Migrant crisis: Germany tightens Balkan asylum laws
Germany's cabinet has approved a new asylum law aimed at reducing the number of migrants arriving from the Balkans.
The change, which will need parliamentary approval, would prevent people from Kosovo, Montenegro and Albania from seeking asylum in Germany.
Border controls were imposed by Germany to slow the influx of migrants and refugees earlier this month.
The UN refugee agency says more than 514,000 people have crossed the Mediterranean into Europe this year.
The majority have come via Greece and almost 3,000 people have died on the journey or are missing, it says.
Germany alone expects between 800,000 and one million people to seek asylum in 2015, more than four times the number last year.
Although the largest number are from Syria, almost 40% of asylum applications have come from countries in the Western Balkans, including Kosovo, Albania and Serbia.
All EU countries have their own lists of "safe countries", where asylum seekers can be returned quickly provided their individual applications are rejected, and member states are soon expected to agree a common list that includes Kosovo, Albania and Serbia.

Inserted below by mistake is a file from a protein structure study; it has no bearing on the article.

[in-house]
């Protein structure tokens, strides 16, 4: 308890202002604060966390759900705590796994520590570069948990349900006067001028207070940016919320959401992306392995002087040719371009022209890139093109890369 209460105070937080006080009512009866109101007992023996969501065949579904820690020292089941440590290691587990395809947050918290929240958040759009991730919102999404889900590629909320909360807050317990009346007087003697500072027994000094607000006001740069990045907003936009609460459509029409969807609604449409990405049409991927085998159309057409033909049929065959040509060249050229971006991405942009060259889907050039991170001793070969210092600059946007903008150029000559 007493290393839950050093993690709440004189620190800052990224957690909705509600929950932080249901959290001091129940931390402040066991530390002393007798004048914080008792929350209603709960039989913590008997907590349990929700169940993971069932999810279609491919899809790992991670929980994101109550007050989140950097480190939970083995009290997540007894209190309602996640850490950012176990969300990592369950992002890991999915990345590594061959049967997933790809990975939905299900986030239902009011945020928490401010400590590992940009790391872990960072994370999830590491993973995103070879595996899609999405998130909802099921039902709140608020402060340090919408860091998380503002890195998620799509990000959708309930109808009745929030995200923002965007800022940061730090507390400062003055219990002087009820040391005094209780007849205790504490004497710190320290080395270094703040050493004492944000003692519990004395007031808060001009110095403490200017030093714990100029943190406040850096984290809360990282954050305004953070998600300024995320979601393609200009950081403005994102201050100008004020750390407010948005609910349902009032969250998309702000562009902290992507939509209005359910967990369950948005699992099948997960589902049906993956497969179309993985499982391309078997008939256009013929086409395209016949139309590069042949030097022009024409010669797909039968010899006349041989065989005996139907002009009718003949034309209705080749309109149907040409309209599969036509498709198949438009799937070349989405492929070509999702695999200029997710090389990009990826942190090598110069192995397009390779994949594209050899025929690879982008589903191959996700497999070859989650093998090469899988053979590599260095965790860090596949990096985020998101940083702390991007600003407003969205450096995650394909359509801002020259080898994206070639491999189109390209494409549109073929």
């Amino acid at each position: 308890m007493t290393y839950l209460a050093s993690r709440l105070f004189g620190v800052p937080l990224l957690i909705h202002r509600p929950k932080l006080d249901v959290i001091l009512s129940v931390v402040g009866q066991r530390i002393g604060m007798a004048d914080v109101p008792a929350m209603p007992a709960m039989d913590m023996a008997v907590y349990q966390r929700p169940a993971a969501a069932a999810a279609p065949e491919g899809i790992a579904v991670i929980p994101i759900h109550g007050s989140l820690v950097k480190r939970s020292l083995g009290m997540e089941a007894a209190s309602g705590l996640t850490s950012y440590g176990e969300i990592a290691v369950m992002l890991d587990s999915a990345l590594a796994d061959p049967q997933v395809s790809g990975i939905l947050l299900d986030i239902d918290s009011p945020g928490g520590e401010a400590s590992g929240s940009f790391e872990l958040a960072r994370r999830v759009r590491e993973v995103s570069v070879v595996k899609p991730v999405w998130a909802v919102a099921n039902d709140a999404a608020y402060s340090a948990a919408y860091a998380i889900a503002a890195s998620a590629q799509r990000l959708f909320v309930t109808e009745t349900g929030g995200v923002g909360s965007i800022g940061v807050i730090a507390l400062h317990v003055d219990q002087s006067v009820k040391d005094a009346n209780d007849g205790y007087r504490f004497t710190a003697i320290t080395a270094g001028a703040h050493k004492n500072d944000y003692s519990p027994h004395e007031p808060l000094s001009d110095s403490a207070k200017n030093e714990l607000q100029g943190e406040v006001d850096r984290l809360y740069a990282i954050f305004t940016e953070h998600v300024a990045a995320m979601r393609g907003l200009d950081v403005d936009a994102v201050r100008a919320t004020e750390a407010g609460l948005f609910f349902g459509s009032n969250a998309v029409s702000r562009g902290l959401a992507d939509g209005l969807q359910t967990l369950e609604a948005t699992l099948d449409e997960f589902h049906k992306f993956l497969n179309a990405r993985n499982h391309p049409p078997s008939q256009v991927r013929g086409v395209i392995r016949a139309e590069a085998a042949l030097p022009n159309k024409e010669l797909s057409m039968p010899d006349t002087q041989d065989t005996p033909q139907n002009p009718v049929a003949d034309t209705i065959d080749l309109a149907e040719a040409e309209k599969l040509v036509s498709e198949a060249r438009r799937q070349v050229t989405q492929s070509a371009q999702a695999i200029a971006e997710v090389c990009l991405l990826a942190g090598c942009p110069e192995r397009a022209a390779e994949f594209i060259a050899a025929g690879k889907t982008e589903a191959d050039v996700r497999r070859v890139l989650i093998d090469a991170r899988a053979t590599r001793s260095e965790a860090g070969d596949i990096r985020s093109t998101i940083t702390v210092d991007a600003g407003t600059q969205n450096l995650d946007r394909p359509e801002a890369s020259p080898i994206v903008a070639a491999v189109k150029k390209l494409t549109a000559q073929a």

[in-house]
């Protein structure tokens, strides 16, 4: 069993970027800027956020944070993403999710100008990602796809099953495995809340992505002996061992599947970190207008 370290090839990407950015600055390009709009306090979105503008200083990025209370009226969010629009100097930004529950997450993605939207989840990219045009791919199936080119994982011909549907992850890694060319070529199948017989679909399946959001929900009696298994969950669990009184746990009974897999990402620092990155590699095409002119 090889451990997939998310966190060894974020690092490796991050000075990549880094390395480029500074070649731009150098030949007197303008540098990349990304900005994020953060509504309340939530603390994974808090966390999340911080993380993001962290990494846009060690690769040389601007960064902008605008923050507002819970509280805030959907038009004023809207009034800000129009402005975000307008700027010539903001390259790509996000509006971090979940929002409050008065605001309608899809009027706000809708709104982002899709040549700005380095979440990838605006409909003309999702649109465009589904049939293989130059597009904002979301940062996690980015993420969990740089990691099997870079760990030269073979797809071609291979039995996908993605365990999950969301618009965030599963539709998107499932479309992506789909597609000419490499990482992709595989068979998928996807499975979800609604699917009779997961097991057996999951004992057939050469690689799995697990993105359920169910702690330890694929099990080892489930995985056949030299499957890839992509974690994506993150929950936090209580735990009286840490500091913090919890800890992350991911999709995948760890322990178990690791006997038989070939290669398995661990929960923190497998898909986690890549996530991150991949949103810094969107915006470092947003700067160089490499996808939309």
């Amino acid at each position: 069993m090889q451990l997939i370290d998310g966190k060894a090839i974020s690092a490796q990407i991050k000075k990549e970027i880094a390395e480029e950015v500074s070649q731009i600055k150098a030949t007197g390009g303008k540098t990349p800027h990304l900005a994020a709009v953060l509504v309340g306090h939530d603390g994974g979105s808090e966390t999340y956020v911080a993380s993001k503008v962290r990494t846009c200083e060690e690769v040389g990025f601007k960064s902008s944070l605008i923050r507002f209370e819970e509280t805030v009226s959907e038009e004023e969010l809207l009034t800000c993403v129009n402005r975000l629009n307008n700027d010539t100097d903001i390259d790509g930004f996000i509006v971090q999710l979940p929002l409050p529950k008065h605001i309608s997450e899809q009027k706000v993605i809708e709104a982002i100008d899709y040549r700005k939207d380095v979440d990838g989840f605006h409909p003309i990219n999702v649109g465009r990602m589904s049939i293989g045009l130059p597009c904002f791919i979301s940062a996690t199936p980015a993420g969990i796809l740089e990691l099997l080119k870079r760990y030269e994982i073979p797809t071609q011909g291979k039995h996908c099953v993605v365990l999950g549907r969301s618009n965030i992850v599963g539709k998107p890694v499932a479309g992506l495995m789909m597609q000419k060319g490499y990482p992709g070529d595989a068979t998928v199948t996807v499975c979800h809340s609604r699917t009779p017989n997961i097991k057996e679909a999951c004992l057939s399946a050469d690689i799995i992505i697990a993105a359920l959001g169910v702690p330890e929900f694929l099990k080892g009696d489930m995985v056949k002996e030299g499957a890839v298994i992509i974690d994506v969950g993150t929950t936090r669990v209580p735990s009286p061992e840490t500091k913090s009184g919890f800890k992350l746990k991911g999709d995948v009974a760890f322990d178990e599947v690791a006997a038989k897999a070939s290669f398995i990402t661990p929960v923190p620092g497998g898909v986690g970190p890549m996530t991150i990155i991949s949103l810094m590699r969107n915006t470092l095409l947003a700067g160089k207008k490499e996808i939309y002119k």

MPs are now likely to add the three countries to the German list by the end of 2015.
The cabinet also agreed other measures to help Germany's 16 federal states cope with the increase in the number of migrants and refugees. The national government will pay the states a flat fee of €670 (£500; $750) a month for every person looked after.
The package of measures also includes stricter asylum rules and faster procedures, enabling authorities to carry out deportations without prior warning.
The movement of migrants has continued despite the recent border controls. German police registered 30,000 new arrivals in the past 10 days, according to Bild newspaper. Neighbouring Austria said 3,700 migrants had crossed its borders on Monday.
Hungary fenced off its border with Serbia a fortnight ago as it tried to stop people following the Western Balkan migration route. An estimated 85,000 people have since entered Croatia instead, trying to get into Slovenia or Hungary via a different route.
There is growing concern over Germany's ability to take in such large numbers of refugees.
German President Joachim Gauck warned on Sunday there was a limit to what the country could do, even though it wanted to help refugees. "Our ability to take in people is limited, although we don't know yet where those limits are," he said.
Social tensions have increased, especially in eastern areas, and asylum shelters have been targeted by far-right activists.